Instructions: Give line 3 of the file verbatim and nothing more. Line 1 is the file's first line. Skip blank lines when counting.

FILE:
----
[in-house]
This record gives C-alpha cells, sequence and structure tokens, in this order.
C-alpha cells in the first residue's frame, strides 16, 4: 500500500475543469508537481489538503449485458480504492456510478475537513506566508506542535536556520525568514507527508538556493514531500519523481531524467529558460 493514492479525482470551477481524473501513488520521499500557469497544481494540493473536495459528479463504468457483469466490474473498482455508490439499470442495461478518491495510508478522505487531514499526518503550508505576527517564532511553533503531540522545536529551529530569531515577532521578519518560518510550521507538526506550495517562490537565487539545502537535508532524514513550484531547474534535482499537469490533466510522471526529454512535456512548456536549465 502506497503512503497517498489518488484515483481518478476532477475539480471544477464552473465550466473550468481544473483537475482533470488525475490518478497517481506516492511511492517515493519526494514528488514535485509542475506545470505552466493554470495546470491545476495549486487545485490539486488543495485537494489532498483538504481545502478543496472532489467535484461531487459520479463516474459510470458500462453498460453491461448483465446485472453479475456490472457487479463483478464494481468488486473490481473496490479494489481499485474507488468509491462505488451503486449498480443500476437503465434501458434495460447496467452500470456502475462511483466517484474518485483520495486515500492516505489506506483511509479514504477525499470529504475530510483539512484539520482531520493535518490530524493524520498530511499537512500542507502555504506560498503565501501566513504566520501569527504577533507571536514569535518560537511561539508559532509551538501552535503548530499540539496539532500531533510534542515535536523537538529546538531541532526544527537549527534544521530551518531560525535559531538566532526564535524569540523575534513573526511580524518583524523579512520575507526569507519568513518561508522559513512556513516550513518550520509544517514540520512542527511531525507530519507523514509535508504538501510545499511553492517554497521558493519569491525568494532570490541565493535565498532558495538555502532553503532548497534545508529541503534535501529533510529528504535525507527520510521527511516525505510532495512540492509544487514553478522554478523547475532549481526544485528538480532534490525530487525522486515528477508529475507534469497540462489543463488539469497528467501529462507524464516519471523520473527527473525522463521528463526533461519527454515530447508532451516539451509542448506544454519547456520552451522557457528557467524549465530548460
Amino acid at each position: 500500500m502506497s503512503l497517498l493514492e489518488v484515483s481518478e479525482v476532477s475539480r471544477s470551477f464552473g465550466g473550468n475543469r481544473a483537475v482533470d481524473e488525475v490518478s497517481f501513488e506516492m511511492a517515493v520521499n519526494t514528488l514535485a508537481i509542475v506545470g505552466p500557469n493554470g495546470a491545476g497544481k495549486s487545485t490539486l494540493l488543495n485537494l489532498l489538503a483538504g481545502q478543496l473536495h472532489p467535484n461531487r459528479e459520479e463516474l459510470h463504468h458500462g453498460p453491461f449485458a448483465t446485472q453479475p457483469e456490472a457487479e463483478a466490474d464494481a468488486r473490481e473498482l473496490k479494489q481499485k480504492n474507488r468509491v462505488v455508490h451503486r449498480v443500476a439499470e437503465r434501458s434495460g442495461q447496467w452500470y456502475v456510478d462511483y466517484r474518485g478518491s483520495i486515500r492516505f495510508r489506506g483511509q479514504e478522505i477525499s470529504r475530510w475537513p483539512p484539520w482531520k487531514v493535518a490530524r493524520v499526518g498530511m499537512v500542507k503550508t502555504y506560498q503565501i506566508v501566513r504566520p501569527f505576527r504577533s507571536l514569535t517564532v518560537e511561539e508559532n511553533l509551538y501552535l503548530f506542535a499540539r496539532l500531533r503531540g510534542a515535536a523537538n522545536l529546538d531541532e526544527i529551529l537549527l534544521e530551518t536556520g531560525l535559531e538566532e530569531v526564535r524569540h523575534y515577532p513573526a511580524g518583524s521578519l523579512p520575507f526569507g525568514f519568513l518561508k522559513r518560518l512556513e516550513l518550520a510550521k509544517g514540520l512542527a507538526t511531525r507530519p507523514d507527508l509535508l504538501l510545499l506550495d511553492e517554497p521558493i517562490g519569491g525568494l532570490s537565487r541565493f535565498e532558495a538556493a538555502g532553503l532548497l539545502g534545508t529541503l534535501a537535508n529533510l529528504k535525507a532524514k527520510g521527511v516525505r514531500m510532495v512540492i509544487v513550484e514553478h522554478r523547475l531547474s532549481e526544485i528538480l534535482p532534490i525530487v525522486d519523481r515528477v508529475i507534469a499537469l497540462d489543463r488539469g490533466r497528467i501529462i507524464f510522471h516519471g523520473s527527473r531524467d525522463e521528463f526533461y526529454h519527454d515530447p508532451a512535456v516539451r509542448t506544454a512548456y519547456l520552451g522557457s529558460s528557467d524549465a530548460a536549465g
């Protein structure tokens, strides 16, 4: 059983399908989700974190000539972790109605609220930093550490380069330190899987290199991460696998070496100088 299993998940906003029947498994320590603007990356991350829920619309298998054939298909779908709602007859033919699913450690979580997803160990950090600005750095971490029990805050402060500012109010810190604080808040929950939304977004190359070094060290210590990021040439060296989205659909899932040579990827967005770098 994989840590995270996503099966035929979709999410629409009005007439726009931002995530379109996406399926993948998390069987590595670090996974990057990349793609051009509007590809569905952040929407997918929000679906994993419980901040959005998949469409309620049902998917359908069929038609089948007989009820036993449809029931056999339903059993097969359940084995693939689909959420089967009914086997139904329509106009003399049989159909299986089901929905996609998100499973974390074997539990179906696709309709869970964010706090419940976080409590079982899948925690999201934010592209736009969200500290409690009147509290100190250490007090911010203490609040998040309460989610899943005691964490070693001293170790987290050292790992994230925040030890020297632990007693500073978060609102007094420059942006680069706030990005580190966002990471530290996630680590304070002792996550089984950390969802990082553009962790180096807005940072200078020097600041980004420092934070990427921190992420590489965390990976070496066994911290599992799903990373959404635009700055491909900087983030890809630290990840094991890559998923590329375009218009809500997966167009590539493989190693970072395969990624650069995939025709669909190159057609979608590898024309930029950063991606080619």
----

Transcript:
C-alpha cells in the first residue's frame, strides 16, 4: 500500500475543469508537481489538503449485458480504492456510478475537513506566508506542535536556520525568514507527508538556493514531500519523481531524467529558460 493514492479525482470551477481524473501513488520521499500557469497544481494540493473536495459528479463504468457483469466490474473498482455508490439499470442495461478518491495510508478522505487531514499526518503550508505576527517564532511553533503531540522545536529551529530569531515577532521578519518560518510550521507538526506550495517562490537565487539545502537535508532524514513550484531547474534535482499537469490533466510522471526529454512535456512548456536549465 502506497503512503497517498489518488484515483481518478476532477475539480471544477464552473465550466473550468481544473483537475482533470488525475490518478497517481506516492511511492517515493519526494514528488514535485509542475506545470505552466493554470495546470491545476495549486487545485490539486488543495485537494489532498483538504481545502478543496472532489467535484461531487459520479463516474459510470458500462453498460453491461448483465446485472453479475456490472457487479463483478464494481468488486473490481473496490479494489481499485474507488468509491462505488451503486449498480443500476437503465434501458434495460447496467452500470456502475462511483466517484474518485483520495486515500492516505489506506483511509479514504477525499470529504475530510483539512484539520482531520493535518490530524493524520498530511499537512500542507502555504506560498503565501501566513504566520501569527504577533507571536514569535518560537511561539508559532509551538501552535503548530499540539496539532500531533510534542515535536523537538529546538531541532526544527537549527534544521530551518531560525535559531538566532526564535524569540523575534513573526511580524518583524523579512520575507526569507519568513518561508522559513512556513516550513518550520509544517514540520512542527511531525507530519507523514509535508504538501510545499511553492517554497521558493519569491525568494532570490541565493535565498532558495538555502532553503532548497534545508529541503534535501529533510529528504535525507527520510521527511516525505510532495512540492509544487514553478522554478523547475532549481526544485528538480532534490525530487525522486515528477508529475507534469497540462489543463488539469497528467501529462507524464516519471523520473527527473525522463521528463526533461519527454515530447508532451516539451509542448506544454519547456520552451522557457528557467524549465530548460